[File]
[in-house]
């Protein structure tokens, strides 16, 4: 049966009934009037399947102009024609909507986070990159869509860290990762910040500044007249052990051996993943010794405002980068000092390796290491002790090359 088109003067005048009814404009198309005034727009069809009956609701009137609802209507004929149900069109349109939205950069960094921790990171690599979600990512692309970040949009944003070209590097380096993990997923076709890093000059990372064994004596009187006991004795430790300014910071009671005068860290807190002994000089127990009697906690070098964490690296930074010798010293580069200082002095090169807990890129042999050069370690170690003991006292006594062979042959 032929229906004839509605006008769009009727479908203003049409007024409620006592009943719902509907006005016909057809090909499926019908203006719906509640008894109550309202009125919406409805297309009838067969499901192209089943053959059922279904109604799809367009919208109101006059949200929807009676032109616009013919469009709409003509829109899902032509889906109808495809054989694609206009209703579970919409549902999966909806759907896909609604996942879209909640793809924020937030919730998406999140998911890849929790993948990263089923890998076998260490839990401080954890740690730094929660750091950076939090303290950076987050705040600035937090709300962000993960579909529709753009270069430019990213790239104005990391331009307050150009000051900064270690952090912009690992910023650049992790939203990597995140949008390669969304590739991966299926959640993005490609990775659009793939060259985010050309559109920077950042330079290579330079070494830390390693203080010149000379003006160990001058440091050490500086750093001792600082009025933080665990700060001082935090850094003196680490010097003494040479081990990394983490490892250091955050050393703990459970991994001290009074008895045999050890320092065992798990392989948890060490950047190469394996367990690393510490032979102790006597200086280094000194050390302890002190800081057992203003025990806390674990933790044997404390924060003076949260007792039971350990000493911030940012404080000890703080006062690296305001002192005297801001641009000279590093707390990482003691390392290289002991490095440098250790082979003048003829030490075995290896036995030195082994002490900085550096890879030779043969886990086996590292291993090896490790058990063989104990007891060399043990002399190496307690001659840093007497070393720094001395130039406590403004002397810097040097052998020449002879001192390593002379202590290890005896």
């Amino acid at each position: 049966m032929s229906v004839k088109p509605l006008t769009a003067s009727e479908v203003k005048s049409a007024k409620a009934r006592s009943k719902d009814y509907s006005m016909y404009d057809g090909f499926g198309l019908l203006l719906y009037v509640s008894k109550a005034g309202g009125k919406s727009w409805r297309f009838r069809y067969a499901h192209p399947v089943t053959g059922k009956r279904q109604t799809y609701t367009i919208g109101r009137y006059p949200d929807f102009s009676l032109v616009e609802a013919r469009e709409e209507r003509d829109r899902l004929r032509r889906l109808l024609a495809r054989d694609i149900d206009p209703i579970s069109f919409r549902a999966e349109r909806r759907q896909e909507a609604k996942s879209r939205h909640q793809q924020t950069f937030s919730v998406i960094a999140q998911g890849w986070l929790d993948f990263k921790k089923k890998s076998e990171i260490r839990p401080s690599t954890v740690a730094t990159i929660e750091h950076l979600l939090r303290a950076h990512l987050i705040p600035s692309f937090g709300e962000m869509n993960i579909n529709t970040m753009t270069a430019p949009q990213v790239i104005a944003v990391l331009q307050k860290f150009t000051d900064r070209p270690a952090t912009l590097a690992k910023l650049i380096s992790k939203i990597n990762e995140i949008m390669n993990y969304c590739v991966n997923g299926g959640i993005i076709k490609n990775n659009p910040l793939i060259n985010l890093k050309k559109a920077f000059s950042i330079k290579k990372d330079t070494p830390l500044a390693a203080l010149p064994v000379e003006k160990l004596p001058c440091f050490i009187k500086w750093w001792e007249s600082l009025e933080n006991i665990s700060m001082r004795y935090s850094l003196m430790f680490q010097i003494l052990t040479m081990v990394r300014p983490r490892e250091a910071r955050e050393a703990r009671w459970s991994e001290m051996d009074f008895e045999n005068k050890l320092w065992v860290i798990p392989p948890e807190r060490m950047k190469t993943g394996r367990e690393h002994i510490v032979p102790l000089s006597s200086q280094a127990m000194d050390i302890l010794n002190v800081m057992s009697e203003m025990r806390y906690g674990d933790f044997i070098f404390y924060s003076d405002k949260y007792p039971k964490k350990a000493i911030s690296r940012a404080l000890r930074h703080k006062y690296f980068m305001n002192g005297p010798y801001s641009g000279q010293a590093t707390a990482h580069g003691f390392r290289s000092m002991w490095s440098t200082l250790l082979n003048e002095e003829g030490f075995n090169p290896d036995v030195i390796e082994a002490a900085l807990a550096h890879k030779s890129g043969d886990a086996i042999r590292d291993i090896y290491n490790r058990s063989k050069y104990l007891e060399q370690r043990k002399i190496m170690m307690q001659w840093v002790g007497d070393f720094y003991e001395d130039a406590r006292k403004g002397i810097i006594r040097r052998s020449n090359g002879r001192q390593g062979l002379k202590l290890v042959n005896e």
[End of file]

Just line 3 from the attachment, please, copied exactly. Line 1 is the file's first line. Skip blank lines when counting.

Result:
């Amino acid at each position: 049966m032929s229906v004839k088109p509605l006008t769009a003067s009727e479908v203003k005048s049409a007024k409620a009934r006592s009943k719902d009814y509907s006005m016909y404009d057809g090909f499926g198309l019908l203006l719906y009037v509640s008894k109550a005034g309202g009125k919406s727009w409805r297309f009838r069809y067969a499901h192209p399947v089943t053959g059922k009956r279904q109604t799809y609701t367009i919208g109101r009137y006059p949200d929807f102009s009676l032109v616009e609802a013919r469009e709409e209507r003509d829109r899902l004929r032509r889906l109808l024609a495809r054989d694609i149900d206009p209703i579970s069109f919409r549902a999966e349109r909806r759907q896909e909507a609604k996942s879209r939205h909640q793809q924020t950069f937030s919730v998406i960094a999140q998911g890849w986070l929790d993948f990263k921790k089923k890998s076998e990171i260490r839990p401080s690599t954890v740690a730094t990159i929660e750091h950076l979600l939090r303290a950076h990512l987050i705040p600035s692309f937090g709300e962000m869509n993960i579909n529709t970040m753009t270069a430019p949009q990213v790239i104005a944003v990391l331009q307050k860290f150009t000051d900064r070209p270690a952090t912009l590097a690992k910023l650049i380096s992790k939203i990597n990762e995140i949008m390669n993990y969304c590739v991966n997923g299926g959640i993005i076709k490609n990775n659009p910040l793939i060259n985010l890093k050309k559109a920077f000059s950042i330079k290579k990372d330079t070494p830390l500044a390693a203080l010149p064994v000379e003006k160990l004596p001058c440091f050490i009187k500086w750093w001792e007249s600082l009025e933080n006991i665990s700060m001082r004795y935090s850094l003196m430790f680490q010097i003494l052990t040479m081990v990394r300014p983490r490892e250091a910071r955050e050393a703990r009671w459970s991994e001290m051996d009074f008895e045999n005068k050890l320092w065992v860290i798990p392989p948890e807190r060490m950047k190469t993943g394996r367990e690393h002994i510490v032979p102790l000089s006597s200086q280094a127990m000194d050390i302890l010794n002190v800081m057992s009697e203003m025990r806390y906690g674990d933790f044997i070098f404390y924060s003076d405002k949260y007792p039971k964490k350990a000493i911030s690296r940012a404080l000890r930074h703080k006062y690296f980068m305001n002192g005297p010798y801001s641009g000279q010293a590093t707390a990482h580069g003691f390392r290289s000092m002991w490095s440098t200082l250790l082979n003048e002095e003829g030490f075995n090169p290896d036995v030195i390796e082994a002490a900085l807990a550096h890879k030779s890129g043969d886990a086996i042999r590292d291993i090896y290491n490790r058990s063989k050069y104990l007891e060399q370690r043990k002399i190496m170690m307690q001659w840093v002790g007497d070393f720094y003991e001395d130039a406590r006292k403004g002397i810097i006594r040097r052998s020449n090359g002879r001192q390593g062979l002379k202590l290890v042959n005896e």